In some ways, YoungBoy is already closer to hip hop’s mainstream than Boosie or Gates ever got. For much of the past year, he’s been the single most viewed musician on all of YouTube, edging out household names like Post Malone. He’s done this without any single breakthrough song defining him or hitting heavy radio rotation across the country – he simply drops a lot of songs and makes a ton of relatively low budget videos for them. His audience is overwhelmingly young and overwhelmingly southern, and they’re more likely to get music from YouTube than subscription streaming services like Apple Music or Spotify.
Still, Flexin is a good album – “Fine By Time” stands out with some surprisingly beautiful pianos cascading over the propulsive Vadebeatz track. But YoungBoy is still kind of a shallow and repetitive writer – he touches on a lot of the same notes of trauma and paranoia as Boosie and Gates, but he rarely summons the passion or attention to detail of their best work. And his crooning on songs like “Red Eye” can be a little hard to take if you’re not in love with the strained upper register of his voice. It doesn’t sound like an album destined for blockbuster success, but it might be anyway: in January, Billboard started factoring YouTube views into chart positions on its album charts.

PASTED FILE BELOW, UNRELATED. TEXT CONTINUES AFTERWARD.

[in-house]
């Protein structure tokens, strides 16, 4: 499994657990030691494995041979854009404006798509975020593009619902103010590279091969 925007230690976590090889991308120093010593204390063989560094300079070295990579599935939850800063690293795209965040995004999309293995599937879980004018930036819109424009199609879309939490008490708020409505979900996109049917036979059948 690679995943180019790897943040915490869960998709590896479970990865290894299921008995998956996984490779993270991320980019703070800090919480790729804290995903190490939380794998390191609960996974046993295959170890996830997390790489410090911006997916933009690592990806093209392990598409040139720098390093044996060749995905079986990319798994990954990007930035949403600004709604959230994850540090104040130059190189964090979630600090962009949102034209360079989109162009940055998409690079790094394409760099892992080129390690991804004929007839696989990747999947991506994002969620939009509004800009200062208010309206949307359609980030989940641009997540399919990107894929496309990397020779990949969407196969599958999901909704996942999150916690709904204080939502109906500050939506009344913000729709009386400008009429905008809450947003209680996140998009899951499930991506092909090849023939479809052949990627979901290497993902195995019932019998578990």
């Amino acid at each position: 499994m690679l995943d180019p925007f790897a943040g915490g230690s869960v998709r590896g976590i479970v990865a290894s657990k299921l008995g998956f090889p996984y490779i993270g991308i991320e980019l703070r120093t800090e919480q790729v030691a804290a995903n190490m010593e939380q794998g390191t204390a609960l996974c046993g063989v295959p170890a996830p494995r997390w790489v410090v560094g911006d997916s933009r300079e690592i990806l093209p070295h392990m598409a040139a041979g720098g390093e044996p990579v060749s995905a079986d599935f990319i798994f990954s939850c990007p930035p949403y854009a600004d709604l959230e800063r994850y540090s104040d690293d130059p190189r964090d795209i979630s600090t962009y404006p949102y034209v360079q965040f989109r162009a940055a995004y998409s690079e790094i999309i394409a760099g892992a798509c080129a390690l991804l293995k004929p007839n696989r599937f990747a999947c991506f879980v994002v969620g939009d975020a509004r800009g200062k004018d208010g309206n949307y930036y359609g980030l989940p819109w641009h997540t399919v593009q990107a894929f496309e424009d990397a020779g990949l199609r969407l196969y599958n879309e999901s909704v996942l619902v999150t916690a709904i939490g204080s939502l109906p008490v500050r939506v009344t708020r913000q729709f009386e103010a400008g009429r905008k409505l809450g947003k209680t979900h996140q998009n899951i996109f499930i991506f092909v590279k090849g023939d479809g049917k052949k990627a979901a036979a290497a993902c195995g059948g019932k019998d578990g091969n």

Bronx native A Boogie Wit Da Hoodie is from hip-hop’s birthplace, but he’s less beholden to hometown influences than Lil Baby or YoungBoy. A Boogie is the kind of post-Drake melodic rapper than can, and has, come from every city and small town in America and Canada over the past decade. A Boogie interpolated Michael Jackson on his biggest hit, last year’s “Look Back At It,” and he continued mining the past for melodies on Artist 2.0. He sings a little Fantasia on “Cinderella Story,” and a little Mariah on “R.O.D.” He brings nothing of himself to the songs but a nasal voice and some generic New York braggadocio.
The most unintentionally funny moment on Artist 2.0 is at the top of the song “Right Back,” where two circa 2020 hip-hop trends converge: ostentatious tags announcing the producer of the song, and songs that were made by a small army of producers but don’t really sound like it. “Right Back” features 4 producer tags in the first 10 seconds of the song – confusingly, one is from Hitmaka and another is from Billboard Hitmakers. Despite all the cooks in the kitchen, the only memorable thing about the track is the oft-sampled piano from the DeBarge song “A Dream.”
A Boogie appeared on the 2017 edition of XXL’s annual Freshman issue, which features 10 up-and-coming rappers on its cover every year. The cover has become a rite of passage for nearly every major rap star of the past decade. But Lil Baby and NBA Youngboy, like Drake or Cardi B before them, were never XXL Freshmen, perhaps because by the time the magazine was ready to recognize them, they were already too big to share a cover with nine other rappers. Each of these three guys has already moved to the head of the class – they’ve outlasted that two-year bubble that tends to pop when audiences start to bore of many rappers and move on to someone else. That said, their new albums all tread water enough that it’s not hard to imagine kids getting bored of one of them, or all of them, sometime soon. Or they could be the next A-list – I really have no idea, I’m too old to call it.